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Tuesday, September 27, 2016

Poland Falls and the World Goes to War

Warsaw was left in ruble by the time World War II ended.

On this day in 1939, after 26 days of brave resistance, Poland fell to Nazi Germany, and Warsaw was left in ruins.

A friend of mine visited Poland a few years back. With the help of a Polish driver and translator, he toured the country and heard stories of World War II through the eyes of a Polish citizen. Prior to the invasion, Poland had made a pact with the Soviets to help them should Germany decide to invade. The Polish driver told my friend that as Warsaw was bombed into dust, they could see the Soviets on the other side of the Wisla River, and how disheartened everyone was that Russia did not come to their aid as promised. What the Poles didn't know was that Russia and Germany had entered into a pact ... they would both invade Poland and split the country between them.

By the wars end, Poland had been decimated. Millions of Poles were imprisoned and/or murdered at the hands of the Nazi's and the Soviets ... for no other crime than simply being born in a land these merciless dictators desired.

The driver took my friend to "Old Town" in Warsaw, filled with ornate buildings that looked to be hundreds of years old. This man told him that Old Town was flattened by bombs during the war, but that the Polish people began rebuilding it once their invaders were driven from their land after Germany surrendered. Old Town was rebuilt to look much the same way it had before it had been nearly wiped off the map.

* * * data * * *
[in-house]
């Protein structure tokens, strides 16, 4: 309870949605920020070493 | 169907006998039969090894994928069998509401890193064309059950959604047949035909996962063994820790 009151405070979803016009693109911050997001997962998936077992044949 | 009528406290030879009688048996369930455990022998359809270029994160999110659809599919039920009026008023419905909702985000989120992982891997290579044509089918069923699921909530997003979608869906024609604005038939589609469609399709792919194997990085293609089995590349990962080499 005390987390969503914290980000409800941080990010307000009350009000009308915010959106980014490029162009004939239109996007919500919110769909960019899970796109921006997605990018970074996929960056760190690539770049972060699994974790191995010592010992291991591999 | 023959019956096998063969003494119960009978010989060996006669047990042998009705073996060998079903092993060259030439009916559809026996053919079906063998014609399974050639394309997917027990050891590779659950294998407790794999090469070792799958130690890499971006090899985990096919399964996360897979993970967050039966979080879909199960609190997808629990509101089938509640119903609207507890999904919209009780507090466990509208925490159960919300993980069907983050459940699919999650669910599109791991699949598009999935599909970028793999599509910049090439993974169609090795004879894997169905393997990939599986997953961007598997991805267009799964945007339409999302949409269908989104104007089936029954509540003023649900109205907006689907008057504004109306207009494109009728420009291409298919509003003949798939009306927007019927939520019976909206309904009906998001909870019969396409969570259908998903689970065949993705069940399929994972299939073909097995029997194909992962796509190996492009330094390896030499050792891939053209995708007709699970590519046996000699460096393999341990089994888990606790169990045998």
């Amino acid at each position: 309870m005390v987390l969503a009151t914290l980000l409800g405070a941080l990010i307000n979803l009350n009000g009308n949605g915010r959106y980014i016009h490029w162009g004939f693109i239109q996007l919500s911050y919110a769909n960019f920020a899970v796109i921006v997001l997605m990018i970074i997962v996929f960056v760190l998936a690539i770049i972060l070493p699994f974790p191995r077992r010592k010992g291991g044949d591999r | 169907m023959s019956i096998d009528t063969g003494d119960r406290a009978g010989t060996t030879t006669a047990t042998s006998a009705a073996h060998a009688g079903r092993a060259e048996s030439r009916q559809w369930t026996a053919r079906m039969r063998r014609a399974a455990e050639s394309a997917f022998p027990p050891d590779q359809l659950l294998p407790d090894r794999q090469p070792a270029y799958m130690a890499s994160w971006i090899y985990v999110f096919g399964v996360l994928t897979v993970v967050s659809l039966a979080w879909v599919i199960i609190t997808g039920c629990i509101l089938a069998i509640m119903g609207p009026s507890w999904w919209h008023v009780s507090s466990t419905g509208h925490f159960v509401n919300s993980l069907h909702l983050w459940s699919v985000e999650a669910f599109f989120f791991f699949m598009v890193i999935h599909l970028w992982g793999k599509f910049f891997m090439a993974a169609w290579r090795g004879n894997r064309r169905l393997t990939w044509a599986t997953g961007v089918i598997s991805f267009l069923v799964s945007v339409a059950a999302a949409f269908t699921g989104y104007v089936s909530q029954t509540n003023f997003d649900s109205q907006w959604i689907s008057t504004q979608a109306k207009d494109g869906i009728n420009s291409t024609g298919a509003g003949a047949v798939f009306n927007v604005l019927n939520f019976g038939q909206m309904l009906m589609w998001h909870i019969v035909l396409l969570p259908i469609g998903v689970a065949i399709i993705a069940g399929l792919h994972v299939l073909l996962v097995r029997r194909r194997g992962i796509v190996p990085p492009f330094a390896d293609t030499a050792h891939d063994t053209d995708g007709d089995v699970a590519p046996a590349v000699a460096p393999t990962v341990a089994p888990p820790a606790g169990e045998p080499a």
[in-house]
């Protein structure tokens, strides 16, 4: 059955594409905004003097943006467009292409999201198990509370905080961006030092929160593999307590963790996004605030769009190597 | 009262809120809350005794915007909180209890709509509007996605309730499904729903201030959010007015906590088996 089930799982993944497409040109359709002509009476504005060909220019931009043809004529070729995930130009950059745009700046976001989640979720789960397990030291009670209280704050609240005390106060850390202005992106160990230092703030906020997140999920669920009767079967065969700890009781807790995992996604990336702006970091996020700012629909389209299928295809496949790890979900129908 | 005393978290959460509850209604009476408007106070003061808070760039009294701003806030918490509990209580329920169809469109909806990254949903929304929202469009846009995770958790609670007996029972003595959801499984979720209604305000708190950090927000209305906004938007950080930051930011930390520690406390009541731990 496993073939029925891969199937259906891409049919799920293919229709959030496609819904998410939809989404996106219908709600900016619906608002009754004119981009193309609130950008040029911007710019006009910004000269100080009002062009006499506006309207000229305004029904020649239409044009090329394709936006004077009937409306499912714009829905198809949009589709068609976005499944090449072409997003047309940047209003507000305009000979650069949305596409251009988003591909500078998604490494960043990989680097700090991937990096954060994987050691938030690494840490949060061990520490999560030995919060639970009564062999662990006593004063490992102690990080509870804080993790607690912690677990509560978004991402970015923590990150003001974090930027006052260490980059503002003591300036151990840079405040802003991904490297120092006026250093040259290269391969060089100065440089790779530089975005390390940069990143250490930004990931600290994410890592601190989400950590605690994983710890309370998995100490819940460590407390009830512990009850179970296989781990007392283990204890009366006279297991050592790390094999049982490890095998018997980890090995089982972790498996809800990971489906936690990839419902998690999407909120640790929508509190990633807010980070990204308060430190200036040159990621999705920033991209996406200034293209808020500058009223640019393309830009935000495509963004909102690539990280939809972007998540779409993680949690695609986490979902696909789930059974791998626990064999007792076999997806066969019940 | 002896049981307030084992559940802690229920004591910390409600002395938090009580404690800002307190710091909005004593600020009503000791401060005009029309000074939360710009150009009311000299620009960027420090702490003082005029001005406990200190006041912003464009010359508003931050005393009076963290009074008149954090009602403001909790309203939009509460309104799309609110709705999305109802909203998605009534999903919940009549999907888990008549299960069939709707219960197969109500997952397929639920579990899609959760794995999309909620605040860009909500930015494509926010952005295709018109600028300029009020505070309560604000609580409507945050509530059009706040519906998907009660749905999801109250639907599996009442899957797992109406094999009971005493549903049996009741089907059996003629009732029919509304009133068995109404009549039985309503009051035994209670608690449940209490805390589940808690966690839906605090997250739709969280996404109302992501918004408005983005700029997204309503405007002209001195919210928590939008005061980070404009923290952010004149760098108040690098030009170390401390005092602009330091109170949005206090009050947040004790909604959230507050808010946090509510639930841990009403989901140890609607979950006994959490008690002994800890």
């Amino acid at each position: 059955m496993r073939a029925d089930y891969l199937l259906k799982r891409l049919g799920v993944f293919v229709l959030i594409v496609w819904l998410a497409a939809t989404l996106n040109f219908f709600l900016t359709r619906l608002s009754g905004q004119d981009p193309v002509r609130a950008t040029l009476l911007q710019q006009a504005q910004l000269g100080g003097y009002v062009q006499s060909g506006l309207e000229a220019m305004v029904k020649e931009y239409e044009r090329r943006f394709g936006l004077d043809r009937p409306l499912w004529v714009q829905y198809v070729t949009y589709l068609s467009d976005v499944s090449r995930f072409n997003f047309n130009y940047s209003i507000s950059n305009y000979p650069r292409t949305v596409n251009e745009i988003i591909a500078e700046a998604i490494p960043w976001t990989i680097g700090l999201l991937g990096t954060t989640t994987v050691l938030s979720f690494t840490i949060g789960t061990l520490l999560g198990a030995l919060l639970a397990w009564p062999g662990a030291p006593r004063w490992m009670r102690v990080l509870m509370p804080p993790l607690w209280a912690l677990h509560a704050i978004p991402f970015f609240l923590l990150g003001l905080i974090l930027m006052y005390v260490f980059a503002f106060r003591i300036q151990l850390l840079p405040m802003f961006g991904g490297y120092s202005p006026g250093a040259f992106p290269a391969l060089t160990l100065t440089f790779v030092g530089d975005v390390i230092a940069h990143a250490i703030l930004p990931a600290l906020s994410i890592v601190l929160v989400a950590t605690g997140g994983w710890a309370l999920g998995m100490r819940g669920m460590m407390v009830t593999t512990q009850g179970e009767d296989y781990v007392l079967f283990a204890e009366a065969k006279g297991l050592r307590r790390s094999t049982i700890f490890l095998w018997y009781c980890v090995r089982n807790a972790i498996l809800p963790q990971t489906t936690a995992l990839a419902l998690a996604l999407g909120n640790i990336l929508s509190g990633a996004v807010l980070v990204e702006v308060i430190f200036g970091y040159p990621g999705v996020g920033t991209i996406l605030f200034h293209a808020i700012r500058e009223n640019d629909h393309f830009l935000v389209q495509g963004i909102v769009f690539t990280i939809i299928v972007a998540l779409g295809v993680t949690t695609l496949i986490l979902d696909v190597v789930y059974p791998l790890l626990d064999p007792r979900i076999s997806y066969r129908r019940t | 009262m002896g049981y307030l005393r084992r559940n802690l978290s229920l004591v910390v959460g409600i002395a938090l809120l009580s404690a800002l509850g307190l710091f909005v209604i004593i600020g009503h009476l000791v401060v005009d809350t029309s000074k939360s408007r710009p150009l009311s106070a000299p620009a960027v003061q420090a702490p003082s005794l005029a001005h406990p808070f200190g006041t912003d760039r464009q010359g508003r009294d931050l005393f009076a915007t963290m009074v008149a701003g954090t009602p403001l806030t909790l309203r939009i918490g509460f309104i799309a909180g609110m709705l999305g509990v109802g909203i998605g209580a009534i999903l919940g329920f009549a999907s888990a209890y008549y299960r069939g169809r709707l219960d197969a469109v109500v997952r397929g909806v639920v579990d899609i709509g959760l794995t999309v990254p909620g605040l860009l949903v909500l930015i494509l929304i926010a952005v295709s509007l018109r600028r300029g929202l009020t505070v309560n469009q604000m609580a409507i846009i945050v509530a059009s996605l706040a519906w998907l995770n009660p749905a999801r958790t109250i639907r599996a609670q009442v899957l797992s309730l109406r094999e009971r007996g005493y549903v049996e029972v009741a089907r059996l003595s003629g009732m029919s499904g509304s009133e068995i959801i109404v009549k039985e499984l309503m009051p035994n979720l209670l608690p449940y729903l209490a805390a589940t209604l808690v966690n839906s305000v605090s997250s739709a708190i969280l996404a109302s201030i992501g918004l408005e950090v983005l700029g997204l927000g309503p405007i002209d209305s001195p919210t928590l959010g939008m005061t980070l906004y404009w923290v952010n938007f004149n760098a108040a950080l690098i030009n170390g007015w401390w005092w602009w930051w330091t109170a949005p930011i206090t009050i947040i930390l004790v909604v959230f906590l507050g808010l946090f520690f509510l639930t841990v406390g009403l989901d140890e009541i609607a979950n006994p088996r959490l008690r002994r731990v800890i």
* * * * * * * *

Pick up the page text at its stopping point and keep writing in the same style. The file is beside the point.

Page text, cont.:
Aside from the Jews, no one suffered more than Poland at the hand's of Germans, with Polish Jews singled out for the most inhumane treatment. The atrocities perpetrated again the Poles is unimaginable to most of us. As difficult as it is to read the first-hand accounts of survivors and liberators, there is no way for us to imagine the hell these people endured.

But they did endure ... and one by one, they rebuilt their beautiful cities to their former splendor.

Old Town, in Warsaw, rebuilt from the ashes.
Of all the places my friend has visited, Poland is one of his favorites. For Christmas one year, I commissioned some drawings of places that are special to him, and Old Town in Warsaw was my first choice. 

I find the courage and perseverance of the Polish people inspiring, and I am in awe of their pride and determination.

A drawing of Old Town.

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